Andrew Dodd’s ‘as-needed’ repair has so far extended to breaking out and repairing the concrete at the sluice gates to give clearance, grinding and adjusting the stop beams and adding an epoxy coating to the sluice waterways to reduce water ingress.

Dodd — who is currently working on a MPhil thesis on the treatment of deteriorated concrete dams — stresses that there is no simple remedy to the problem. The solution to AAR in any dam will depend upon a combination of factors — how old the dam is, its location, the extent of the damage, the design of the structure and, of course, economics.

Reto Baumann, an engineer with Swiss firm Kraftwerk Brusio, is currently working on three cases of AAR in concrete dams. One is the dam at Illsee, near Geneva; the other two are the North and South dams at Lago Bianco, 20km from St Moritz.

‘At Lago Bianco we identified AAR about five years ago,’ says Baumann. ‘On the North dam there appeared horizontal cracks on the upstream face which we first thought were caused by frost damage.’ Experiments carried out by Swiss testing house TFB confirmed the presence of AAR in the concrete. ‘We feel this is unusual,’ says Baumann. ‘Five years ago, people were saying you did not get AAR at low temperatures.’ But the Lago Bianco dams are 2200m up in the Alps and temperatures seldom exceed 5°C.

Damage to the North dam is serious, says Baumann, with cracks worsened by the effects of frost. Repair work, which is starting in April, will involve breaking out the worst-affected concrete and replacing it. Work will take three years and can only be carried out during the summer months. The Lago Bianco South dam is less badly affected than its companion and will be treated with a synthetic polymer membrane on the upstream face which will reduce water ingress and slow down the AAR reaction. This is the solution previously chosen for the Illsee dam, work on which has recently finished. In both cases, the affected concrete is left intact.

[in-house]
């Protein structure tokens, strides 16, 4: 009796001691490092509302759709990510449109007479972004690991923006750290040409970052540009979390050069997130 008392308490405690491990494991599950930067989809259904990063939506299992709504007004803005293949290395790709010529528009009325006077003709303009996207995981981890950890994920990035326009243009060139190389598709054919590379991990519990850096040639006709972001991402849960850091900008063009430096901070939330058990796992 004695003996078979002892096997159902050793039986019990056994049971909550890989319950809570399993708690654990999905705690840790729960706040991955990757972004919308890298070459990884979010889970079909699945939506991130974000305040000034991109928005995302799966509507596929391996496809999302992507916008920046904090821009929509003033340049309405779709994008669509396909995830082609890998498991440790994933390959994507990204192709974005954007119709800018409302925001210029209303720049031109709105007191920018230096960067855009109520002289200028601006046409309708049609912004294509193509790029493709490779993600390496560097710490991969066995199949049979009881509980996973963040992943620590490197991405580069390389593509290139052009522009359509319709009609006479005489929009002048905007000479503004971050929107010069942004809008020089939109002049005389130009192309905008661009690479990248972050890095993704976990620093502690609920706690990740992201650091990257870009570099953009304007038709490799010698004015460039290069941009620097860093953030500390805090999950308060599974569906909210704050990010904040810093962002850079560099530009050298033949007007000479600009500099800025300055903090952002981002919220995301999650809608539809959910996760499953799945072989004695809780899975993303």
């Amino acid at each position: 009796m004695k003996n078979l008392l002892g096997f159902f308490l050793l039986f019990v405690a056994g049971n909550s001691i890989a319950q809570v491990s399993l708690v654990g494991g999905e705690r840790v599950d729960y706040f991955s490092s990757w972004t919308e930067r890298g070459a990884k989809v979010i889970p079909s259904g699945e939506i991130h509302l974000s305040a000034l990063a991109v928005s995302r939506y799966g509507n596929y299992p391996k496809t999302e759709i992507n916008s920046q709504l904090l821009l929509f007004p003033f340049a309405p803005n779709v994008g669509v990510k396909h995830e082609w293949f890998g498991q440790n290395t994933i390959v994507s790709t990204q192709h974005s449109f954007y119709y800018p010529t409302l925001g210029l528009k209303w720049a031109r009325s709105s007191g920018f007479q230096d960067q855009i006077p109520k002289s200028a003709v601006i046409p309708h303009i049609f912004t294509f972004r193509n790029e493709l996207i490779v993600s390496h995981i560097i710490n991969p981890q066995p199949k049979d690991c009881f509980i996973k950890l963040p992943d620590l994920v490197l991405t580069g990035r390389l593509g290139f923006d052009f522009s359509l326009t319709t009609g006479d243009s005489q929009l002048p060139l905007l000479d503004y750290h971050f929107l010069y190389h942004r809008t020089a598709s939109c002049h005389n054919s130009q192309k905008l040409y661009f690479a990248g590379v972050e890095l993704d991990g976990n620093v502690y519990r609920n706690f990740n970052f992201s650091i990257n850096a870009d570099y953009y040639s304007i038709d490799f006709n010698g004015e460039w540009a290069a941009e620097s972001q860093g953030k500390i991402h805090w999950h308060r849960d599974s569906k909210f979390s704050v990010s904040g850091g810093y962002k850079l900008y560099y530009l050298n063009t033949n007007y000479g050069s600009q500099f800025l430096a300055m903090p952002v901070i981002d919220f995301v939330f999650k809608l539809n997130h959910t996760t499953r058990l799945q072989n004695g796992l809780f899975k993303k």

Andrew Dodds’ work at engineering consultants Gibb has involved several dams affected by AAR, and nearly every one has required a different solution. In a recent paper, written with colleague John Sawyer, senior executive engineer at Gibb, Dodds compared the remedies chosen for several AAR-affected concrete dams in different parts of the world. These range from the minor repairs carried out on Zimbabwe’s Kariba dam, through the use of galvanised spiral strand cable to stabilise and support the 23m high Dinas dam in Wales, to complete replacement of the Maentwrog dam, also in Wales.

Dodds concludes that each case of AAR should be properly assessed and the likely consequences of the problem addressed, determining what functional and safety issues are compromised. Most importantly, Dodds asserts that each case should be considered individually. ‘Appropriate solutions,’ he says, ‘can range from monitoring and observation to complete replacement.’

Prevention is, of course, better than cure. When it comes to new dams, common sense should help designers avoid the problems associated with AAR, according to Wood. ‘If you start out saying “there is a risk”, you can set about minimising it. With a big project like a dam, you have to use the aggregates nature gives you, but you can still quarry selectively to avoid any seams of highly reactive rock. Then you must look at your cement and see if you can use less cement, perhaps by incorporating pulverised fuel ash or another low-alkali substitute, or by using a leaner mix.

‘And if you’ve still got a risk of AAR, you must look at the consequences: are you designing a dam which will be sensitive to expansion? You can do a lot in the detailing to reduce the impact.’

In the end, like Jonathan Wood, Andrew Dodd believes that the fear of AAR can be more worrying than the problem itself. And, he assures us, ‘there is life after AAR’.